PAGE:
Additionally, the forest adds to local humidity through transpiration (the process by which plants release water through their leaves), and thus adds to local rainfall. For example, 50-80 percent of the moisture in the central and western Amazon remains in the ecosystem water cycle. In the water cycle, moisture is transpired and evaporated into the atmosphere, forming rain clouds before being precipitated as rain back onto the forest. When the forests are cut down, less moisture is evapotranspired into the atmosphere resulting in the formation of fewer rain clouds. Subsequently there is a decline in rainfall, subjecting the area to drought. If rains stop falling, within a few years the area can become arid with the strong tropical sun baking down on the scrub-land. Today Madagascar is largely a red, treeless desert from generations of forest clearing with fire. River flows decline and smaller amounts of quality water reach cities and agricultural lands. The declining rainfall in interior West African countries has in part been attributed to excessive clearing of the coastal rainforests. Similarly, new research in Australia suggests that if it were not for human influences—specifically widespread agricultural fires—the dry outback might be a wetter, more hospitable place than it is today. The effect of vegetation change from forests that favor rainfall to grassland and bush can impact precipitation patterns. Colombia, once second in the world with freshwater reserves, has fallen to 24th due to its extensive deforestation over the past 30 years. Excessive deforestation around the Malaysian capital of Kuala Lumpur, combined with the dry conditions created by el Niño, triggered strict water rationing in 1998, and for the first time the city had to import water.

There is serious concern that widespread deforestation could lead to a significant decline in rainfall and trigger a positive-feedback process of increasing desiccation for neighboring forest cover; reducing its moisture stocks and its vegetation would then further the desiccation effect for the region. Eventually the effect could extend outside the region, affecting important agricultural zones and other watersheds. At the 1998 global climate treaty conference in Buenos Aires, Britain, citing a disturbing study at the Institute of Ecology in Edinburgh, suggested the Amazon rainforest could be lost in 50 years due to shifts in rainfall patterns induced by global warming and land conversion.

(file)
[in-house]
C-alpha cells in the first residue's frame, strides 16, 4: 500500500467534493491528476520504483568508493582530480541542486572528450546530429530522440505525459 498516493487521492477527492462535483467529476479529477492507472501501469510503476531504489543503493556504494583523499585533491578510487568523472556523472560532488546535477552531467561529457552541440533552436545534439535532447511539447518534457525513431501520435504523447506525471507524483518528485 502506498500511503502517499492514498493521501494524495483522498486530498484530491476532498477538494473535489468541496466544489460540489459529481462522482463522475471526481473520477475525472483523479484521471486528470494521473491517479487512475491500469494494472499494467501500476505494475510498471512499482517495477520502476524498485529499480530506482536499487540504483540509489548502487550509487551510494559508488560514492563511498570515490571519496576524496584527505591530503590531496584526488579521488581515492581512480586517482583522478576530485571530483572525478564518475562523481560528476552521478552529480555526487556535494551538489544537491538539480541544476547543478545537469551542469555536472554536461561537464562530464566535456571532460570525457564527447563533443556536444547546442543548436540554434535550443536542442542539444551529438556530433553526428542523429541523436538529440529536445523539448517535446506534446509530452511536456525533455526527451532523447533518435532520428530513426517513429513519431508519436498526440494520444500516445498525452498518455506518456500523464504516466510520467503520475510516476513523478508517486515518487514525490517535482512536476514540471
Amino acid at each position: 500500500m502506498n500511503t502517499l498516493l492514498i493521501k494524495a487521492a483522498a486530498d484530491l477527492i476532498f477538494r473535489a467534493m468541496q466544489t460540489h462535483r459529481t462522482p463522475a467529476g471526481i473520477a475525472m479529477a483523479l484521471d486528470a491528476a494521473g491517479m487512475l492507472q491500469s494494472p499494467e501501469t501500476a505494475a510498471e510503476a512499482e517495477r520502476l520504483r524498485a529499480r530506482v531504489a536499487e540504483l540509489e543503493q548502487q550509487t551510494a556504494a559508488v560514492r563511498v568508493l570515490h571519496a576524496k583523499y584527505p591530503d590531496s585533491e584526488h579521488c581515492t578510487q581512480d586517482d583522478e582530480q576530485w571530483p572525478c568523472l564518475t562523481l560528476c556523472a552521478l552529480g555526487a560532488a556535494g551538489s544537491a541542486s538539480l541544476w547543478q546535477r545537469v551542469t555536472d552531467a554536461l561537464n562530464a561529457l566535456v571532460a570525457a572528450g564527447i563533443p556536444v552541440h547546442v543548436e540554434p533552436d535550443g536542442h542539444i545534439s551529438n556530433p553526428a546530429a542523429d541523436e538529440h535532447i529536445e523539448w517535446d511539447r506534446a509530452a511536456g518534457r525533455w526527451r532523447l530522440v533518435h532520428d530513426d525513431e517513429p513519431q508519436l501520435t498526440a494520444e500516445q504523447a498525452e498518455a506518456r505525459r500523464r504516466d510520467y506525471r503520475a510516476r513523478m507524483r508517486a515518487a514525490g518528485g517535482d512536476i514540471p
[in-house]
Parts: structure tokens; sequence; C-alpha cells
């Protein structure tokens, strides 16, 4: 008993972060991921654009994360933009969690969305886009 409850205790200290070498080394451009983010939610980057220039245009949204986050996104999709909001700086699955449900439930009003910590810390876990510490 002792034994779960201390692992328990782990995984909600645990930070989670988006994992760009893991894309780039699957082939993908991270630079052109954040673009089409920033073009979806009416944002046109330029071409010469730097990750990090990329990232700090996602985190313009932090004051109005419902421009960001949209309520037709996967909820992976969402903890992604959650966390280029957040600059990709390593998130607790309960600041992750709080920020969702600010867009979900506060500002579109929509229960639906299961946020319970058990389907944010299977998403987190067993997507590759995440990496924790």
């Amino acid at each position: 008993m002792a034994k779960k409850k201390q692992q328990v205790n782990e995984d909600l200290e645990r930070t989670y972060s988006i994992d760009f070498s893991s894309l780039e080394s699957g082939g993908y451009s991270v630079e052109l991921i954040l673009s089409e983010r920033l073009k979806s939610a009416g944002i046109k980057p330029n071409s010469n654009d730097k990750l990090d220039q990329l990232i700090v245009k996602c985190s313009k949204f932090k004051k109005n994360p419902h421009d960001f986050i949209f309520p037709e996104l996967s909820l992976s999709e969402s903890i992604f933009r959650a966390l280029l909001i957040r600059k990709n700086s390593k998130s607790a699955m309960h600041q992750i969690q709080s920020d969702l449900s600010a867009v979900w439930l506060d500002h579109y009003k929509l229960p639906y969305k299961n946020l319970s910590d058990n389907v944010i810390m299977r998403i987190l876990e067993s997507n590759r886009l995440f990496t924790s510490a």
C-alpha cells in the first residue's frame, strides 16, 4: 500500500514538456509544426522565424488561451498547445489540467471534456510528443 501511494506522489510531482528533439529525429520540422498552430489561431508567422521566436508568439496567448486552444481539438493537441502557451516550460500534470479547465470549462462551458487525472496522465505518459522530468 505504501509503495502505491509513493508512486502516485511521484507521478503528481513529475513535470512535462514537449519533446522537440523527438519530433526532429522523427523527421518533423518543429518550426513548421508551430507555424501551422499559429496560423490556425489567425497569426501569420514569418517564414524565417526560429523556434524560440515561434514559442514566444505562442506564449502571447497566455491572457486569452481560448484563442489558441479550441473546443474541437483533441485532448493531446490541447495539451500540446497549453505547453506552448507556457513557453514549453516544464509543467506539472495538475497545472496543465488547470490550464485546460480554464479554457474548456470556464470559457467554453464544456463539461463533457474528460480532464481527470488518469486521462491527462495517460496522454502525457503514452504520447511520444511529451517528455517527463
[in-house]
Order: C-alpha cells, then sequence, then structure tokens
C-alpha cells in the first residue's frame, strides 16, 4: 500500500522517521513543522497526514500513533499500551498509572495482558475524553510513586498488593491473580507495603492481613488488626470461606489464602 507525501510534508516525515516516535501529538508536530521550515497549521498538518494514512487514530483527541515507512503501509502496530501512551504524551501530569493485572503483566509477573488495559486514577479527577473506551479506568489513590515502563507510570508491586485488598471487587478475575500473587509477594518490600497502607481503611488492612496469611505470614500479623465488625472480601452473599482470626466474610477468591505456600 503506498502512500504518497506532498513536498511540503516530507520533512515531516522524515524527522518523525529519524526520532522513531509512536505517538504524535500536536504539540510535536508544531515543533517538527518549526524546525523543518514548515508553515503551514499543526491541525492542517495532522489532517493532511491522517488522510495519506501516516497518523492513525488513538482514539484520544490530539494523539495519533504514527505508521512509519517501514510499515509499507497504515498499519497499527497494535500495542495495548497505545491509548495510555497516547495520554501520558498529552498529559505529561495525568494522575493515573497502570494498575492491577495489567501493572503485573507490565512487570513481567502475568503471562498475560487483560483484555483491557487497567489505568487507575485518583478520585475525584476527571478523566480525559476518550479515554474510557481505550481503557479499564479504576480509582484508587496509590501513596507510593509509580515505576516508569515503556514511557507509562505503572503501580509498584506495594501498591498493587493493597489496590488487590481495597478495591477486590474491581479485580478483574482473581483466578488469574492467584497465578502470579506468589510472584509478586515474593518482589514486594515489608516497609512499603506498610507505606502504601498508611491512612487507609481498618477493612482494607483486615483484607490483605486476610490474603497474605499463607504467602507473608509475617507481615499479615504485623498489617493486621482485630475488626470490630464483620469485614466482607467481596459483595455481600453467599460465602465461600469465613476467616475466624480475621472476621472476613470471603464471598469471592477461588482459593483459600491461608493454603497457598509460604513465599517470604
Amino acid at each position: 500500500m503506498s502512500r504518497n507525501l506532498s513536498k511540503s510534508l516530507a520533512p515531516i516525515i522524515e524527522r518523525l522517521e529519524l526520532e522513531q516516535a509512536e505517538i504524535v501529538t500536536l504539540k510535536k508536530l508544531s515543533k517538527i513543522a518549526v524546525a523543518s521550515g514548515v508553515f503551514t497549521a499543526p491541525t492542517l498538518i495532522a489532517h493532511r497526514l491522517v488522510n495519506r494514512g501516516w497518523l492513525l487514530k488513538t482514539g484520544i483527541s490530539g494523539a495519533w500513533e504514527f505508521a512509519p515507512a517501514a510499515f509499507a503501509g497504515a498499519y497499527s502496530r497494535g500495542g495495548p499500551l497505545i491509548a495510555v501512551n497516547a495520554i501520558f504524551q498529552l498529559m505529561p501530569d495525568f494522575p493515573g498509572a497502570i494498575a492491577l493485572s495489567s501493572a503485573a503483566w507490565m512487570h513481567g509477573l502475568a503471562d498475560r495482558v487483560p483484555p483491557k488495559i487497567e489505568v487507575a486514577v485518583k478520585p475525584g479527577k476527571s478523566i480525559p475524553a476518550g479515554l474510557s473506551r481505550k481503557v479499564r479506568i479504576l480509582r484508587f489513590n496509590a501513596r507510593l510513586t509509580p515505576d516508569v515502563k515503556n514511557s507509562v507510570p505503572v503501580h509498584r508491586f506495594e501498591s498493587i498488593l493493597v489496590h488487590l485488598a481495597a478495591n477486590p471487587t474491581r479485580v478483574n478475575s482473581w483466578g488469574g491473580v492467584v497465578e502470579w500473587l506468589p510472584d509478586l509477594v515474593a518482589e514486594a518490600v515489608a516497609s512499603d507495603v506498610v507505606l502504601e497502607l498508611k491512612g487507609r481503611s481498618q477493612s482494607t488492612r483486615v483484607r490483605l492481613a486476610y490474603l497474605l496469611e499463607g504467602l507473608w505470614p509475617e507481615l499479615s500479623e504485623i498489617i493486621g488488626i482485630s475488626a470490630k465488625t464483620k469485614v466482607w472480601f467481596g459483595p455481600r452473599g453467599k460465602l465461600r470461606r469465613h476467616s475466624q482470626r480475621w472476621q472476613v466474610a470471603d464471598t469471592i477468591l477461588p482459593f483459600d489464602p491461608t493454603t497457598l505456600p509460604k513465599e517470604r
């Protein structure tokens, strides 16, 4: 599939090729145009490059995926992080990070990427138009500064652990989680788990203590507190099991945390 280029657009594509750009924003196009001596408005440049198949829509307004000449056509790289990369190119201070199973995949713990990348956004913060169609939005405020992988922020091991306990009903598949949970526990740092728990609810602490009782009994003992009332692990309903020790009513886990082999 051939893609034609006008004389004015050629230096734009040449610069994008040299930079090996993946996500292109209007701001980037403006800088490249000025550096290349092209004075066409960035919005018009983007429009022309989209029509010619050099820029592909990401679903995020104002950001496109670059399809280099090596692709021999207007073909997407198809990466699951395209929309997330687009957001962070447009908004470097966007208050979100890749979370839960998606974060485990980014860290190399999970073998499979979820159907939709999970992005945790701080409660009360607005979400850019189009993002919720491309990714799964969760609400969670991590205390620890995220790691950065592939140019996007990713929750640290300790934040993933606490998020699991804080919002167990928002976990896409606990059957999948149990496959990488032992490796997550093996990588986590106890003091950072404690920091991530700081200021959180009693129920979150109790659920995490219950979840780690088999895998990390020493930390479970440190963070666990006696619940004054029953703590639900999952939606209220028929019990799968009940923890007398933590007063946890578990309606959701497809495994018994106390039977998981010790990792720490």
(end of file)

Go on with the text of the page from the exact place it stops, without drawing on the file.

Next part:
The newly desiccated forest becomes prone to devastating fires. Such fires materialized in 1997 and 1998 in conjunction with the dry conditions created by el Niño. Millions of acres burned as fires swept through Indonesia, Brazil, Colombia, Central America, Florida, and other places. The Woods Hole Research Center warned that more than 400,000 square kilometers of Brazilian Amazon were highly vulnerable to fire in 1998. That extent grew in 2005 and 2010 when the Amazon was hit by even worse droughts.

 

Erosion in Madagascar. (Photo by R. Butler)

Soil erosion and its effects

The loss of trees, which anchor the soil with their roots, causes widespread erosion throughout the tropics. Only a minority of areas have good soils, which after clearing are quickly washed away by the heavy rains. Thus crop yields decline and the people must spend income to import foreign fertilizers or clear additional forest. Costa Rica loses about 860 million tons of valuable topsoil every year, while the Great Red Island, Madagascar, loses so much soil to erosion (400 tons/ha) that its rivers run blood-red, staining the surrounding Indian Ocean. Astronauts have remarked that it looks like Madagascar is bleeding to death, an apt description of a country with grave environmental degradation and an agriculture-reliant economy that depends on its soils. The rate of increase for soil loss after forest clearing is astonishing; a study in Ivory Coast (Cote d'Ivoire) found that forested slope areas lost 0.03 tons of soil per year per hectare; cultivated slopes annually lost 90 tons per hectare, while bare slopes lost 138 tons per hectare.